Auto Insurance Break for Florida

After a couple of harrowing years, with property insurance rates skyrocketing, Florida residents may just get a break. It looks like car insurance rates will fall when the no-fault insurance legislation expires later this year, according to an article in the Gainsville Sun. State Farm, which is in trouble in Mississippi because of litigation, has already applied to reduce auto insurance premiums in Florida an average of 16 percent.

State Farm is Florida's largest auto insurer. The company is predicting as much as $360 in savings to a family with two vehicles.

According to a State Farm spokesperson, the Florida no-fault system has had a host of problems, including legal loopholes and fraud issues. In fact, insurers say no-fault actually gave medical and legal providers a reason to stage accidents because of the provision that drivers must carry Personal Injury Provision (known as PIP).

The Florida Hospital Association does not agree and says that PIP should remain or be replaced with some other mandatory coverage.

Florida's second largest insurer, Allstate, said it will also lower rates. However, the third biggest player in the market, Geico, supports the maintenance of the current no-fault system. A statement from Geico indicated the company sees no particular benefit to ending the no-fault insurance environment.

If no-fault does sunset, auto insurance in Florida will change. State Farm says that its clients will have the option to purchase medical coverage as part of their policies. This coverage will cost less -- and may not be necessary at all for those who already have health insurance through State Farm.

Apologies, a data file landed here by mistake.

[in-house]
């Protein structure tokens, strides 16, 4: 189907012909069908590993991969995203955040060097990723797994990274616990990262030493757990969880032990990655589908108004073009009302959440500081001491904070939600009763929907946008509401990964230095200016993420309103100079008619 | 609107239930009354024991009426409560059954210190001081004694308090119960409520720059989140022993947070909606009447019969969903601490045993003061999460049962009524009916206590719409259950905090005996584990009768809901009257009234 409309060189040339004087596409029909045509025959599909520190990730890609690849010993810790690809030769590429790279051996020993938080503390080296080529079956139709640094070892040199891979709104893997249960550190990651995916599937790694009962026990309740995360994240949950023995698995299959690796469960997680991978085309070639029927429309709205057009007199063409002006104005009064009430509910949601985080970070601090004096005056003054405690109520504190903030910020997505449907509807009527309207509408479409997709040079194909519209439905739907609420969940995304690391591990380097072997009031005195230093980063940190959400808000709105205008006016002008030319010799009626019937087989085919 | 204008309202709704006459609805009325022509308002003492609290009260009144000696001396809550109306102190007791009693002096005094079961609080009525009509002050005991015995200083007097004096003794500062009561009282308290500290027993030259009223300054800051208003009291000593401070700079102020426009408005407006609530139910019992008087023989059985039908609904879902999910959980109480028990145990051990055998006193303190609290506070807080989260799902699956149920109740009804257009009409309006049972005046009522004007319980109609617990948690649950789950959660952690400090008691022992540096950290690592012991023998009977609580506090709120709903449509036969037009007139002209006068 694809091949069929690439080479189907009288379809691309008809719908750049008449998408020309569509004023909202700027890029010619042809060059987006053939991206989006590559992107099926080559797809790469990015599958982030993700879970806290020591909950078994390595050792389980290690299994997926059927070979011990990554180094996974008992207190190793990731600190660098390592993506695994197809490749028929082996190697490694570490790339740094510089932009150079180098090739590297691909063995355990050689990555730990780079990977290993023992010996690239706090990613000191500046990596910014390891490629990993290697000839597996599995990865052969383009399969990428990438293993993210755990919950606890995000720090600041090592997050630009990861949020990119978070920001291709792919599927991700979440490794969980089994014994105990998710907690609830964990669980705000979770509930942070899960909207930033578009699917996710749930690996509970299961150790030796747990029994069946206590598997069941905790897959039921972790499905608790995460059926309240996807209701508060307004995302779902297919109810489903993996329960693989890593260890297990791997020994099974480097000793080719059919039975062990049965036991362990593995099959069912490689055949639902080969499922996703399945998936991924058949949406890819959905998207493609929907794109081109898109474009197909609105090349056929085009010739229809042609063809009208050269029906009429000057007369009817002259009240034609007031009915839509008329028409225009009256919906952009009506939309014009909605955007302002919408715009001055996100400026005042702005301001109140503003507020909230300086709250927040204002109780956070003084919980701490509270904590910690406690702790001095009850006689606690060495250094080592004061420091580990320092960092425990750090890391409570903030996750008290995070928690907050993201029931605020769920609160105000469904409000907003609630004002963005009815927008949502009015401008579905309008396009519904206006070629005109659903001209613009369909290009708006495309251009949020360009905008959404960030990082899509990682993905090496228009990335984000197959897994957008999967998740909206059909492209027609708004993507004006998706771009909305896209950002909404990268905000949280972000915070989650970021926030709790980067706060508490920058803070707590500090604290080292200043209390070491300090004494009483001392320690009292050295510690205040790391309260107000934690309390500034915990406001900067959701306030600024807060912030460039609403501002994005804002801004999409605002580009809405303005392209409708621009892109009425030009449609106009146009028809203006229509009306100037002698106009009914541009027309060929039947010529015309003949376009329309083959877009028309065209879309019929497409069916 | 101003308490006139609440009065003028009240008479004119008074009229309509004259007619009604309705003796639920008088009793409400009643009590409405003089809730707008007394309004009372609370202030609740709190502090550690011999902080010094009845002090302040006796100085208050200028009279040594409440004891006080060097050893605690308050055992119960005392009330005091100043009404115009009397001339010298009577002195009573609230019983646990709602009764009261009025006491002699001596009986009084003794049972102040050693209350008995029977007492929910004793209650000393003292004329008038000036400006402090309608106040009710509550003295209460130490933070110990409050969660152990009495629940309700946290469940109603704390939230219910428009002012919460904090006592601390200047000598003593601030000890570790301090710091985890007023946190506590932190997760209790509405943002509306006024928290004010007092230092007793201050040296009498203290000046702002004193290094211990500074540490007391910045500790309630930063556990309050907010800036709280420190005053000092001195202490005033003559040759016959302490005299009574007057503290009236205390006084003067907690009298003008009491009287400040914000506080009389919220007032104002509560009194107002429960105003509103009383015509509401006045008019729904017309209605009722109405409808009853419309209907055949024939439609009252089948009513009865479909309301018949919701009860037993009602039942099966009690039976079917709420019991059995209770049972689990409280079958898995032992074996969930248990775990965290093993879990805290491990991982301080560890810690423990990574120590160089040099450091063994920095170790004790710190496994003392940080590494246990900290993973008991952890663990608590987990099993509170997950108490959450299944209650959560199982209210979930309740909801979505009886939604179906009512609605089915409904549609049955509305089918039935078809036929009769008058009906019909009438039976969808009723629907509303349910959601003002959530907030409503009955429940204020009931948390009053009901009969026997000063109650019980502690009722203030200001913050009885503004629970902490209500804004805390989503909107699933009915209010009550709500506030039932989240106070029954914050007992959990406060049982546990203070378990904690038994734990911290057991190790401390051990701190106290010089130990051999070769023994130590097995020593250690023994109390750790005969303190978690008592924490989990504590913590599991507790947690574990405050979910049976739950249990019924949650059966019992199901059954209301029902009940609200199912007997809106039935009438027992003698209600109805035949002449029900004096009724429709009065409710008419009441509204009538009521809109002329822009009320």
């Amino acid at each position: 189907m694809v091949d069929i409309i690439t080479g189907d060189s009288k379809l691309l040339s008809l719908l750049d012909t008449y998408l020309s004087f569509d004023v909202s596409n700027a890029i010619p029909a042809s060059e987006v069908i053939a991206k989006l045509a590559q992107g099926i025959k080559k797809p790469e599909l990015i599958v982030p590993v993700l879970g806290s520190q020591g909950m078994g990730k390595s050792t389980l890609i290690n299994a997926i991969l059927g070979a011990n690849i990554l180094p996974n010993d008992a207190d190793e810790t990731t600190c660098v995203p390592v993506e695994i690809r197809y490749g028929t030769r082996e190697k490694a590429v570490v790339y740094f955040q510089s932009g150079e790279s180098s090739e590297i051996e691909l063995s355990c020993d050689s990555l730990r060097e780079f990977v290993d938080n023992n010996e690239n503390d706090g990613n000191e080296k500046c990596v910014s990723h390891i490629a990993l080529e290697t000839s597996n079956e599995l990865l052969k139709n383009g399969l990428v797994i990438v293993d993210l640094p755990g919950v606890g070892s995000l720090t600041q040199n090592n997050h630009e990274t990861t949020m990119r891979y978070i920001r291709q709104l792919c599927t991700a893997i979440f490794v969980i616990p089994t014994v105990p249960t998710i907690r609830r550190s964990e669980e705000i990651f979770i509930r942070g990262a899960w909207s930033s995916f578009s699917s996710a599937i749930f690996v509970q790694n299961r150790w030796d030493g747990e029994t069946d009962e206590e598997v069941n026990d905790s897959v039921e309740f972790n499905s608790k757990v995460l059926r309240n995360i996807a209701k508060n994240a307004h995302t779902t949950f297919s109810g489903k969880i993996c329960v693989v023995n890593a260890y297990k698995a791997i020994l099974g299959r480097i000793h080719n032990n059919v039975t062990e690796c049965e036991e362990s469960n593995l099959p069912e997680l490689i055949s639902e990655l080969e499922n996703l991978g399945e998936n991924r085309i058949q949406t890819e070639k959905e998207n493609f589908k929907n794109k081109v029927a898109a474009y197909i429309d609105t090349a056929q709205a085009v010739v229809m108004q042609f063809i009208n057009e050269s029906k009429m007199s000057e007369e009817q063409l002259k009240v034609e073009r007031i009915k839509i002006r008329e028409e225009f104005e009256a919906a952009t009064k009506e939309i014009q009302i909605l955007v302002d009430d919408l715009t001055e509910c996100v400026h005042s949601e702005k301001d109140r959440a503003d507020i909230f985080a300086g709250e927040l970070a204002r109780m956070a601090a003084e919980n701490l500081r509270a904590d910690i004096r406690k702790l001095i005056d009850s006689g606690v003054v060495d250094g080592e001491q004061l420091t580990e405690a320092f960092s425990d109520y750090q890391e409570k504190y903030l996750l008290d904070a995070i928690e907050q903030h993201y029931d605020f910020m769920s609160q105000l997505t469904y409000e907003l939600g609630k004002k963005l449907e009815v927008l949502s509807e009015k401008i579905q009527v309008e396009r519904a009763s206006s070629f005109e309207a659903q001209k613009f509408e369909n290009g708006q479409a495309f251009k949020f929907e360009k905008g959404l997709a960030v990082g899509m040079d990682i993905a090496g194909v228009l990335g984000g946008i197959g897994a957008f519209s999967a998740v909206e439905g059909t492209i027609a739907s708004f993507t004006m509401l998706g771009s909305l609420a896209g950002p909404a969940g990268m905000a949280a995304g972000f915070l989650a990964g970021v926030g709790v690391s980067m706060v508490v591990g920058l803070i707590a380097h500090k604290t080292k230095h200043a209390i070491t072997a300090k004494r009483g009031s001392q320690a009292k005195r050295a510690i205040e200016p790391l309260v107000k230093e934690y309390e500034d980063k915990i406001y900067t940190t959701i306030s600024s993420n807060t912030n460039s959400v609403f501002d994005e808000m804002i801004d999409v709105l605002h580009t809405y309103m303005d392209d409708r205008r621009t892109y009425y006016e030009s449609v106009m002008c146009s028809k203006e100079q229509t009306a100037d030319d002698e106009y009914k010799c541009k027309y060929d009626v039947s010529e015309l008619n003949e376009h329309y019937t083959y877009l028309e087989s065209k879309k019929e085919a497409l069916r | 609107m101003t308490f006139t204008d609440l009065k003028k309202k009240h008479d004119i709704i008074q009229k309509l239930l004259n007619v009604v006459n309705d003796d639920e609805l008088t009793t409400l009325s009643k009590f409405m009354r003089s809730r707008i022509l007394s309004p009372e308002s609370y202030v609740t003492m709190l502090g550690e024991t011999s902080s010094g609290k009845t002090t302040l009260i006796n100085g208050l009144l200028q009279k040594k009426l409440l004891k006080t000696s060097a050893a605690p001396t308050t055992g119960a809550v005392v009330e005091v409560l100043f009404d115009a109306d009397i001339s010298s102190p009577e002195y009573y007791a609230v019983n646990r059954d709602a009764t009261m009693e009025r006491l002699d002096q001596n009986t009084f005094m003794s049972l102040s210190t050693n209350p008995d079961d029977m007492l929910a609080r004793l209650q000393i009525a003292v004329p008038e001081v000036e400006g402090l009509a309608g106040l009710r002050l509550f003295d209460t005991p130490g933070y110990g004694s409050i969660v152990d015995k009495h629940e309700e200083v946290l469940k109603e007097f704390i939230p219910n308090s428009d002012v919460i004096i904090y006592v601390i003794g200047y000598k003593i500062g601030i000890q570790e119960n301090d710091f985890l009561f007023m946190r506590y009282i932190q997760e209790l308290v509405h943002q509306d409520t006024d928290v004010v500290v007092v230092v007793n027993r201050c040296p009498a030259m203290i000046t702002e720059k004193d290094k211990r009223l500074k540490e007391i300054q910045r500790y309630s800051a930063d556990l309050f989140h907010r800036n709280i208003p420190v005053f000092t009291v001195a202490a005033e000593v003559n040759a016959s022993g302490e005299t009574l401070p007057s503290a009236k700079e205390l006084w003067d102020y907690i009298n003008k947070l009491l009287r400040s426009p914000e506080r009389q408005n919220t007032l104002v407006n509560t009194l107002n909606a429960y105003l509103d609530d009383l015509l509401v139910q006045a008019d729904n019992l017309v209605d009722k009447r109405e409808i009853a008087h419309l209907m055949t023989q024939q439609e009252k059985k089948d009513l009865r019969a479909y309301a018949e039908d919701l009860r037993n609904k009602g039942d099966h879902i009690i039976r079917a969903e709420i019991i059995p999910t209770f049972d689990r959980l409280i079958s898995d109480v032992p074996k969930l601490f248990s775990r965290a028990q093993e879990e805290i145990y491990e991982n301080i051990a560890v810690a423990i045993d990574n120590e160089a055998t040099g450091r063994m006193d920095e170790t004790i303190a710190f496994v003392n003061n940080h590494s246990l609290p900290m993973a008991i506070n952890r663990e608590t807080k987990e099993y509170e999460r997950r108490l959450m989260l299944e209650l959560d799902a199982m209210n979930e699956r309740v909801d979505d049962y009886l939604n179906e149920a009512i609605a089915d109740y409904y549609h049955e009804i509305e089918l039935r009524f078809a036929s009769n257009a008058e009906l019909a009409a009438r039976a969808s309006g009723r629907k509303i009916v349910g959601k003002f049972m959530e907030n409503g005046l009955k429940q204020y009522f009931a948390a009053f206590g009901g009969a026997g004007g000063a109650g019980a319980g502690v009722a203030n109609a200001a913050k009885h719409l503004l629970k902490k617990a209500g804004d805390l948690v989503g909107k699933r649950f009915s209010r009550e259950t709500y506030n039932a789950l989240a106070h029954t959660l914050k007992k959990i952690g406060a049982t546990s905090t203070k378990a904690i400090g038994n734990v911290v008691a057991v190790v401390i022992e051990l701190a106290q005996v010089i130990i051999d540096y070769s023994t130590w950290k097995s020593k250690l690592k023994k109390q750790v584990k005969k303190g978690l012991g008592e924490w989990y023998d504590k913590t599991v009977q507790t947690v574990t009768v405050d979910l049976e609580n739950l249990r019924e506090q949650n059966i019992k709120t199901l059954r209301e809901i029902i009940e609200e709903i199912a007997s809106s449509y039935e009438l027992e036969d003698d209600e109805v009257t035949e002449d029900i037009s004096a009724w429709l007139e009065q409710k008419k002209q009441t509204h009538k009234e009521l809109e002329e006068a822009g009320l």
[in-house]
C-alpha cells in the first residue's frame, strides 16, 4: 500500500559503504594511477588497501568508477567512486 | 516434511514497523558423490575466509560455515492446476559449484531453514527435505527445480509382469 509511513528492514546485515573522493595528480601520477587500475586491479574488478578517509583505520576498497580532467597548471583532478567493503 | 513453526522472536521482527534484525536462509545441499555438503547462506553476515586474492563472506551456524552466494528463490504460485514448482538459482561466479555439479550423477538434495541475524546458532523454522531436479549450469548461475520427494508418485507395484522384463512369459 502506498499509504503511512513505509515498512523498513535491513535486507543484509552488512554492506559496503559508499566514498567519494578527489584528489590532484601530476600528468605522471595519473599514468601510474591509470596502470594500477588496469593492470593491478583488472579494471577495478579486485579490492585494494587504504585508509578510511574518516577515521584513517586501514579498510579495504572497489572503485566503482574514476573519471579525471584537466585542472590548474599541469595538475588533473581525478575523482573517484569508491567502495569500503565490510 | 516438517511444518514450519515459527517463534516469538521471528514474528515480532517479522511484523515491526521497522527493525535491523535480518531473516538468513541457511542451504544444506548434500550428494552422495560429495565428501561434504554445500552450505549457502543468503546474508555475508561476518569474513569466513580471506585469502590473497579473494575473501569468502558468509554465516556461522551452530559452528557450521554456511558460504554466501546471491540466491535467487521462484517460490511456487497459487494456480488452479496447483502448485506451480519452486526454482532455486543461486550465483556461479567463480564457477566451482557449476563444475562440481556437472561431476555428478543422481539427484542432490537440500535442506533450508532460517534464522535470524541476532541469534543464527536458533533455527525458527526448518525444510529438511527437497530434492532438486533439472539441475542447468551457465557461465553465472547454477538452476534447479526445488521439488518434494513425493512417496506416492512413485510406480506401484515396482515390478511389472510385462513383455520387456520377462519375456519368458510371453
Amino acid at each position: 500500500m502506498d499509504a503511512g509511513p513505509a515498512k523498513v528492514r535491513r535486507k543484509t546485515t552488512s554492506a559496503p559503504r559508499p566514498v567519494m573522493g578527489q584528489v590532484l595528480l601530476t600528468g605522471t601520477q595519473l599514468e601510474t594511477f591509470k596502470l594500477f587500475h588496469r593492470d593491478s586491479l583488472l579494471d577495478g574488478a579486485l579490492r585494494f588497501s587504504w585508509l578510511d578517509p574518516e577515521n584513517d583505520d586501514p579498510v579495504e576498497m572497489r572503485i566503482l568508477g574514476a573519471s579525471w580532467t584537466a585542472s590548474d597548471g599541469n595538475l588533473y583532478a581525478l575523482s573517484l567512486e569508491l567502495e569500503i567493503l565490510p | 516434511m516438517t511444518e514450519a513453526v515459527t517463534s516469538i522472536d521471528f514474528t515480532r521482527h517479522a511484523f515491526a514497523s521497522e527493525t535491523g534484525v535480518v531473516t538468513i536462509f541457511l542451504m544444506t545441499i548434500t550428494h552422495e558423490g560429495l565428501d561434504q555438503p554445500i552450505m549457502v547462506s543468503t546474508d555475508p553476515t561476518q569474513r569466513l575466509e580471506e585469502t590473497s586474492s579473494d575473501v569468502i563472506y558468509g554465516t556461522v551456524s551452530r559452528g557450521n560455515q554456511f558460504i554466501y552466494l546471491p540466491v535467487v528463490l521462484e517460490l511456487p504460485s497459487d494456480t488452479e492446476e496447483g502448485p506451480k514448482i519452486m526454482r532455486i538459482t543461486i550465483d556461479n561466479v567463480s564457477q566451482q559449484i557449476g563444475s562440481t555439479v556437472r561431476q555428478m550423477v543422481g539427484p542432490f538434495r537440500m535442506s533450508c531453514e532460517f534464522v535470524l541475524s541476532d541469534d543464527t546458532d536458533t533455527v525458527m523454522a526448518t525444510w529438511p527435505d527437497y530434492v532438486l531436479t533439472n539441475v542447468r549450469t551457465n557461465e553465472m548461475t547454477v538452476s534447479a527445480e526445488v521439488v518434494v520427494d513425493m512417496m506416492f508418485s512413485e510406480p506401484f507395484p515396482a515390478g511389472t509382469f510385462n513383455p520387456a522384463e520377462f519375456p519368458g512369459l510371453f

Florida residents currently have the 6th highest auto insurance rates in the US. New Jersey has the unhappy favour of being Number 1.

Monique L. Attinger
Posted by Wealthy Geek on February 23,2007 at 5:25 PM
I think it's interesting that an article about auto insurance has sparked a discussion about health care. The sad truth is the United States decided decades ago that health care should be treated simply as a business – no more, no less. So in one sense, the system sees no intrinsic difference between your car and your body – the argument being that you wouldn't show up at your mechanic with no way to pay for repairs, so why would you expect to with your doctor?

I heard an interesting phrase used on a US-based financial site earlier this week: "Health Care is not a right; it's a privilege." For countries such as Canada, Iceland, or Norway, this rings as anathema, where health care IS considered a right of all citizens. But in the US, it's a privilege. For whom? For those who can afford it. And it's no surprise that 42% of the population cannot.

While 'Consumer Advocate' makes an okay argument, there's really no point in beating up State Farm, or doctors that matter. The system tells them 'you're a business; act as one', and they do. The only solution is to change the mentality of the system so that it DOES see an intrinsic difference between a car and a human body. But doing that ultimately means raising taxes so that the rich can help cover the health care costs of the not-rich. But this of course runs counter to the rugged individualism and social Darwinism that sits at the heart of America's economic and political success. So what are you going to do?
Posted by on February 23,2007 at 12:12 PM
Don't know where you get the idea that State Farm doesn't write health insurance. According to the State Farm website, they do. Here's the link:
Posted by Consumer advocate on February 23,2007 at 10:04 AM
Remember, lower rates means less coverage, what doctors are going to see accident patients now? 40 % of accident victims have no health insurance, the small amount of med pay coverage State Farm will offer will not be enough to cover the ER visit. Claimants credit will be ruined with huge hopital bills. Small and large companies are squeezed to provide health insurance and are passing on the increses to employees. State Farm does not write heatlh insurance, wonder why?
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